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Disruptive Forces and Their Impact on BPO: Part 7 - High Velocity BPO - What the Client Always Wanted

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This is the final in a series of short blogs that look at various disruptive forces and their impact on BPO. The impact of all these disruptive factors is that BPO is now changing into something that the client has always wanted namely “High Velocity BPO”.

In its early days, BPO was a linear and lengthy process with knowledge transfer followed by labor arbitrage, followed by process improvement and standardization, followed by application of tools and automation. This process typically took years, often the full lifetime of the initial contract. More recently, BPO has speeded up with standard global process models, supported by elements of automation, being implemented in conjunction with the initial transition and deployment of global delivery. This timescale for “time to value” is now being speeded up further to enable a full range of transformation to be applied in months rather than years. Overall, BPO is moving from a slow-moving mechanism for transformation to High Velocity BPO. Why take years when months will do?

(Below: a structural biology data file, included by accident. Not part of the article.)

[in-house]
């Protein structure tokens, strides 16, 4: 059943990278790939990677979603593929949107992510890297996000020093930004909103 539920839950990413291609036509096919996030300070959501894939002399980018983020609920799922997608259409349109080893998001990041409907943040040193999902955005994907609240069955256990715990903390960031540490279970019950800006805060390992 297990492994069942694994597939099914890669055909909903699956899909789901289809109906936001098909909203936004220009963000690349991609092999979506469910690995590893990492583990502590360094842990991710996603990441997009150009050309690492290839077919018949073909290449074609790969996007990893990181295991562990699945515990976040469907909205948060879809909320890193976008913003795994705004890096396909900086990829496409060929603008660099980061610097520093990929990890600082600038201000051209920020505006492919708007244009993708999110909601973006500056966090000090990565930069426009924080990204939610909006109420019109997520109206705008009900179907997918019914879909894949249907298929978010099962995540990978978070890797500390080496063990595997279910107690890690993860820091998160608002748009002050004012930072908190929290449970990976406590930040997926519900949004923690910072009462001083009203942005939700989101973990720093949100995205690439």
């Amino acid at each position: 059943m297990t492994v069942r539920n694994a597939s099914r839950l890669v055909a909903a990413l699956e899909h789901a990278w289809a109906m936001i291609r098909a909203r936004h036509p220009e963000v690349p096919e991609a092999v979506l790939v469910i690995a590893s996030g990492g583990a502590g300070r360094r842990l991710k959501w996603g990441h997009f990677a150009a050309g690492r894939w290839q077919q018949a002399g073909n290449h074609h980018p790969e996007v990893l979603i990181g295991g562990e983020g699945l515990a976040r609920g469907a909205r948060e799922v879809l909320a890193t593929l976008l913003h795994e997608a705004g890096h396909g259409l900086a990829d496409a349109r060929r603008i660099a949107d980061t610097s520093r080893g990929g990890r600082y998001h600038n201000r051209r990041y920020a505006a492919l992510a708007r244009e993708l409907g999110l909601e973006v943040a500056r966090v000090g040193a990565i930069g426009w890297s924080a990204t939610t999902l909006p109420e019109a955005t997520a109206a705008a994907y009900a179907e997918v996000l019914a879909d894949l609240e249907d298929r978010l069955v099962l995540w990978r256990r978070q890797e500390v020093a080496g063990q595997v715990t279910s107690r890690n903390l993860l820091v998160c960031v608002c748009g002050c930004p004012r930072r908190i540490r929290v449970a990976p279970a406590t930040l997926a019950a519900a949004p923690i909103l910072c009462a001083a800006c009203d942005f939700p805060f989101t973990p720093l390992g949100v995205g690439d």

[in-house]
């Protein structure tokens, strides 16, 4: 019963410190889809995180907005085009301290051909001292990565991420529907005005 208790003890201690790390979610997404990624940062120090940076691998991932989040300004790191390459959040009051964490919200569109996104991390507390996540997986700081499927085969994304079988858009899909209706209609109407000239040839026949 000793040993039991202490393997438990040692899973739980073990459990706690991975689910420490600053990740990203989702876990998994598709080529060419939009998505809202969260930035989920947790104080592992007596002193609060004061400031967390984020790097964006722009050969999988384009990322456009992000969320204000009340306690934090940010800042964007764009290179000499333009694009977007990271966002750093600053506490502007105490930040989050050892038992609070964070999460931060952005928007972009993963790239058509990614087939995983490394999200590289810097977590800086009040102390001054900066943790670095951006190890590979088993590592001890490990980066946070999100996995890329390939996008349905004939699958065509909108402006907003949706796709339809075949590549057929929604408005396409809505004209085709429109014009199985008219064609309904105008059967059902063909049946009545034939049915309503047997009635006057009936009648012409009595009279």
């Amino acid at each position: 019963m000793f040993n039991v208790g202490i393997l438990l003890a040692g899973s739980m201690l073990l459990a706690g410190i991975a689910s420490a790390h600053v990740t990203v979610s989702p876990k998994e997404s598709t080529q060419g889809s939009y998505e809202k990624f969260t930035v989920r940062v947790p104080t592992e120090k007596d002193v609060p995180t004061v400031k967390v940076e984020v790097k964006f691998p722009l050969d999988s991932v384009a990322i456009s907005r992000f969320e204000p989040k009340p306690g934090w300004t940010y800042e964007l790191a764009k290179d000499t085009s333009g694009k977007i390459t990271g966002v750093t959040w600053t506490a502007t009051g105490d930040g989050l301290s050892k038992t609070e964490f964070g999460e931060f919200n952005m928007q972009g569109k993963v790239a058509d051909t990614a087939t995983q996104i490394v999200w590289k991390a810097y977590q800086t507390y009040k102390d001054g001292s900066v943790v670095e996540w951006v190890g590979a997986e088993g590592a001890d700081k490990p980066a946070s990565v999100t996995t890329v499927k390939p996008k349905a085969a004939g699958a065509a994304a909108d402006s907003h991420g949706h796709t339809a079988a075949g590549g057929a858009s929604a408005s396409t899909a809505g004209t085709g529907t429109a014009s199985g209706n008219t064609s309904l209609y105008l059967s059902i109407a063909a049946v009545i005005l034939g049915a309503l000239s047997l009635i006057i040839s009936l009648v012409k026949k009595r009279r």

Some of key characteristics of High Velocity BPO are shown in the chart below:


Traditional BPO

High-Velocity BPO


 Help the  purchaser fix  their processes

 Help the purchaser contribute to  wider business goals

 Measure of  success

 Process  excellence

 Business success, faster

 Importance of  cost reduction


 Greater, faster

 Geographic  coverage

 Key countries

 Global, now

 Process  enablers &  technologies

 High  dependence on  third-parties

 Own software components  supercharged with RPA

 Process  roadmaps

 On paper

 Built into the components


 Reactive  compliance

 Predictive GRC management


 Reactive process  improvement

 Predictive & driving the  business


 A front-office  “nice-to-have”

 Multi-channel and sensors  fundamental


 Process-  dependent

 GBS, end-to-end KPIs